[0007] A need exists for a reversible trunk liner for passenger vehicles, including sport utility vehicles and vans, that incorporates a slip-resistant side and a stiffening member sandwiched between the slip-resistant side and a carpeted side.

SUMMARY OF THE INVENTION

[0008] The present invention eliminates the above-mentioned needs for a reversible slip-resistant trunk liner for passenger vehicles that incorporates a slip-resistant side and a stiffening member sandwiched between the slip-resistant side and a carpeted side.

[0009] In accordance with the present invention, there is provided a reversible slip-resistant trunk liner for passenger vehicles including a rigid inner core layer having a first surface and a second surface, a fibrous surface layer affixed to the first surface of the rigid inner core layer, a slip-resistant surface layer affixed to the second surface of the rigid inner core layer, and wherein the slip-resistant surface layer has a coefficient of friction sufficient to substantially limit travel of contents in a vehicle trunk positioned thereon.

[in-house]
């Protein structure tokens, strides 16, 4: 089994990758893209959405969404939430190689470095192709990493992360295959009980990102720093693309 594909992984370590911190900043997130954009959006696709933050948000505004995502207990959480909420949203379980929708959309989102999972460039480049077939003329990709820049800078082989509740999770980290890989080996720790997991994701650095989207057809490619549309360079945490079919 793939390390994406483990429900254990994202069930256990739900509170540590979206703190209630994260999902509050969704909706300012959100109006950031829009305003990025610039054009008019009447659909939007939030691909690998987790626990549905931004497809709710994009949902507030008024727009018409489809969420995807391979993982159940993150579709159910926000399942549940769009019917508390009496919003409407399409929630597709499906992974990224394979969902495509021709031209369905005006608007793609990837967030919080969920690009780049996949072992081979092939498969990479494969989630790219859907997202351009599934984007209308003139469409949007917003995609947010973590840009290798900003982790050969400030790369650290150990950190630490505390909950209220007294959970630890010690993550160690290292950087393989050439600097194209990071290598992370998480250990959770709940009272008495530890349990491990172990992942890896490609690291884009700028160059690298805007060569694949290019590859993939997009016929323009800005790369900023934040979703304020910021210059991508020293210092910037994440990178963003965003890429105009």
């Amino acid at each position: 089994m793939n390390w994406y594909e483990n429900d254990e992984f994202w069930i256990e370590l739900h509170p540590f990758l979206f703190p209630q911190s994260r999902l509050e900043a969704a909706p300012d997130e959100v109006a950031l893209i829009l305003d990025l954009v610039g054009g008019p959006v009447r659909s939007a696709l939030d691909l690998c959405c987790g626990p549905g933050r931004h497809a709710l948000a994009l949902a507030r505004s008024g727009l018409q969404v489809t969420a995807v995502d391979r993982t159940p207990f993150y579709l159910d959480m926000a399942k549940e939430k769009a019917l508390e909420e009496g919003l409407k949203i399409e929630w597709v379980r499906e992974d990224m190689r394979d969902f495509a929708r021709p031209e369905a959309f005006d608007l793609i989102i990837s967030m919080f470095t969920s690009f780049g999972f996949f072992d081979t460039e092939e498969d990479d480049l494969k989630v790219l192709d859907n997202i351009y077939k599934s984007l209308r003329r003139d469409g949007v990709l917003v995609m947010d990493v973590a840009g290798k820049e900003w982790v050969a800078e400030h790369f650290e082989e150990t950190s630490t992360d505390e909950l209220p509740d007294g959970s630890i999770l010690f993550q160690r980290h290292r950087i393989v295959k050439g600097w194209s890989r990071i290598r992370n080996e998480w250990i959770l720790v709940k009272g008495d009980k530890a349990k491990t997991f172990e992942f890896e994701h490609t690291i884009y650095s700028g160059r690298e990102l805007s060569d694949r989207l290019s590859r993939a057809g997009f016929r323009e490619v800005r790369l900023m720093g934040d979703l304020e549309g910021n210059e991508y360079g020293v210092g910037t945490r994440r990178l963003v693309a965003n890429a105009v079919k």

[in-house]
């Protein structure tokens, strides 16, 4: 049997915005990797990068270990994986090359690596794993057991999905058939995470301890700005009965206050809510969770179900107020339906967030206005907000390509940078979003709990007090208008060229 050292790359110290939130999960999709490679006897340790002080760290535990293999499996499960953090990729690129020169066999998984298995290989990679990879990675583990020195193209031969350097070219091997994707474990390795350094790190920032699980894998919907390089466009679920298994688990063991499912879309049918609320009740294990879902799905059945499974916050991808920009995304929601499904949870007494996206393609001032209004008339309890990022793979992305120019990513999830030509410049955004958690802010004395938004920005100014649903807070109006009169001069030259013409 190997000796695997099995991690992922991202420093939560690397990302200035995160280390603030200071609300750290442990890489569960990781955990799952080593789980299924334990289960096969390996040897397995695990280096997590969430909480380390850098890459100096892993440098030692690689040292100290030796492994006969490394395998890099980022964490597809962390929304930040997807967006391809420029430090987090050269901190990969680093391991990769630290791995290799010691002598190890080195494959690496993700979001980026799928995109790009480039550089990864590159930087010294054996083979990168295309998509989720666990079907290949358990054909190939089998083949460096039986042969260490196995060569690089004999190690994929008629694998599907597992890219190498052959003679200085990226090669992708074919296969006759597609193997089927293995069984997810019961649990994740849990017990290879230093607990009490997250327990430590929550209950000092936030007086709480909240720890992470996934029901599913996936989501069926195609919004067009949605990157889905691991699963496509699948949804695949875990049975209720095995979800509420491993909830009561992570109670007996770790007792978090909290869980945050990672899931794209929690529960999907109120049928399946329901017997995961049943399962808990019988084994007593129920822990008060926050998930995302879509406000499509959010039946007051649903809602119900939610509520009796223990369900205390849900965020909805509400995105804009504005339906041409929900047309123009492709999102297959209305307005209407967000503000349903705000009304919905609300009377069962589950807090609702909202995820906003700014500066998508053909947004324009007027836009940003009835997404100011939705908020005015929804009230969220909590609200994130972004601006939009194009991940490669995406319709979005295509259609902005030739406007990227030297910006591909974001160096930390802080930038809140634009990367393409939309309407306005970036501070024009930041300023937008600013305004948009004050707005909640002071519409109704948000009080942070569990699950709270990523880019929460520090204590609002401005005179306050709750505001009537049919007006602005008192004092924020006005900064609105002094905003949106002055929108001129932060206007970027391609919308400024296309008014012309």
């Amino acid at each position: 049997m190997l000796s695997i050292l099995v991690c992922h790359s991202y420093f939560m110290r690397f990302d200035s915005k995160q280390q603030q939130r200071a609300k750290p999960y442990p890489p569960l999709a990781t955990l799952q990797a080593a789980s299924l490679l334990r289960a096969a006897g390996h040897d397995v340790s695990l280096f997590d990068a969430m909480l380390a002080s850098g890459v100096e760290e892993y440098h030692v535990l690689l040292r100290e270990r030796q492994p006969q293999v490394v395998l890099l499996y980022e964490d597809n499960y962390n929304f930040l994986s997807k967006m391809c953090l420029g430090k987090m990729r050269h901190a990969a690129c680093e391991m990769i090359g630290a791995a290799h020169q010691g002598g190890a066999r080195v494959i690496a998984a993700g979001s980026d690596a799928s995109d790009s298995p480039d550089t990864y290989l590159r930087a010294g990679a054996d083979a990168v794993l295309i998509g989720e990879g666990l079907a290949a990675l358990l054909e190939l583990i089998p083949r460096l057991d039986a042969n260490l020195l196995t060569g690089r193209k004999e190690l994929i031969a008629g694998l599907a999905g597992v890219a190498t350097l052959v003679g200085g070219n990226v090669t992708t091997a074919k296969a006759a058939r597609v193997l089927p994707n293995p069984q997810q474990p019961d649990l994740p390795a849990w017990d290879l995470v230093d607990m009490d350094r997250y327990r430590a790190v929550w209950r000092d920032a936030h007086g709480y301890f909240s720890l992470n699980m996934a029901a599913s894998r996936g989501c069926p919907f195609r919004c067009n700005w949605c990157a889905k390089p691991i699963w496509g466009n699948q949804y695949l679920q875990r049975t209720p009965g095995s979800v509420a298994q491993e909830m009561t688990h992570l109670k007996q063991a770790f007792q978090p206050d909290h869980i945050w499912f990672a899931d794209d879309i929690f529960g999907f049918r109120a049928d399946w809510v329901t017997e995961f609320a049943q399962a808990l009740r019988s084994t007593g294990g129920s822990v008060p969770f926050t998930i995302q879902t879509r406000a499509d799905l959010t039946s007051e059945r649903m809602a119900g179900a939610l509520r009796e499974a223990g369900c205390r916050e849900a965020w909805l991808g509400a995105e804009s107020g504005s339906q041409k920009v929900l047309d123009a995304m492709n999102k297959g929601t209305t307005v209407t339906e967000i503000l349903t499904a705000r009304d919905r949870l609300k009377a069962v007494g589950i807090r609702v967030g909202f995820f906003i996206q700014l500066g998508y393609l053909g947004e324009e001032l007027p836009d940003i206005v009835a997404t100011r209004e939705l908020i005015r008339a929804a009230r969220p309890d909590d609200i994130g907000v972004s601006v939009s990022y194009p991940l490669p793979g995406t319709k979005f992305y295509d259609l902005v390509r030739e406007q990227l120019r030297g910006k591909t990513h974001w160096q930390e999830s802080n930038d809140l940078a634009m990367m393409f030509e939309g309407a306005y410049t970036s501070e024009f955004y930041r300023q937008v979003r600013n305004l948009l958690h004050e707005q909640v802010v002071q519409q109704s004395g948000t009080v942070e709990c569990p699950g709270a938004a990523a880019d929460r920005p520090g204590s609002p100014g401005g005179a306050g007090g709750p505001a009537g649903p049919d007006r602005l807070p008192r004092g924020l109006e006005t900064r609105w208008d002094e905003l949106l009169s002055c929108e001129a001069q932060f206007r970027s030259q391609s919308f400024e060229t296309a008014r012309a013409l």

[0010] The present invention is additionally directed to a reversible slip-resistant trunk liner for passenger vehicles including a rigid layer have a first surface and a second surface, a surface layer affixed to the first surface of the rigid layer, and wherein the rigid layer is sufficiently rigid to support contents in a vehicle trunk positioned thereon.

BRIEF DESCRIPTION OF THE FIGURES

[0011] FIG. 1 is a side view illustration of the preferred embodiment of the present invention.

DETAILED DESCRIPTION OF THE PREFERRED EMBODIMENT

[0012] Referring now to FIG. 1, a preferred embodiment of the present invention is illustrated as reversible slip-resistant trunk liner 10. Reversible slip-resistant trunk liner 10 includes fibrous surface layer 12, inner core layer 14, and slip-resistant surface layer 16.

[0013] Reversible slip-resistant trunk liner 10 is preferably rigid, so that it can support materials without deforming to the point of allowing such materials to be displaced into the spare tire well in the floor of a trunk. Inner core layer 14 provides rigidity. Inner core layer 14 can be formed of a variety of materials, including but not limited to plastic or polymer laminates, fiberboards, and wood boards. Furthermore, such rigidity facilitates an ease of use in alternating between fibrous surface layer 12 and slip-resistant layer 16.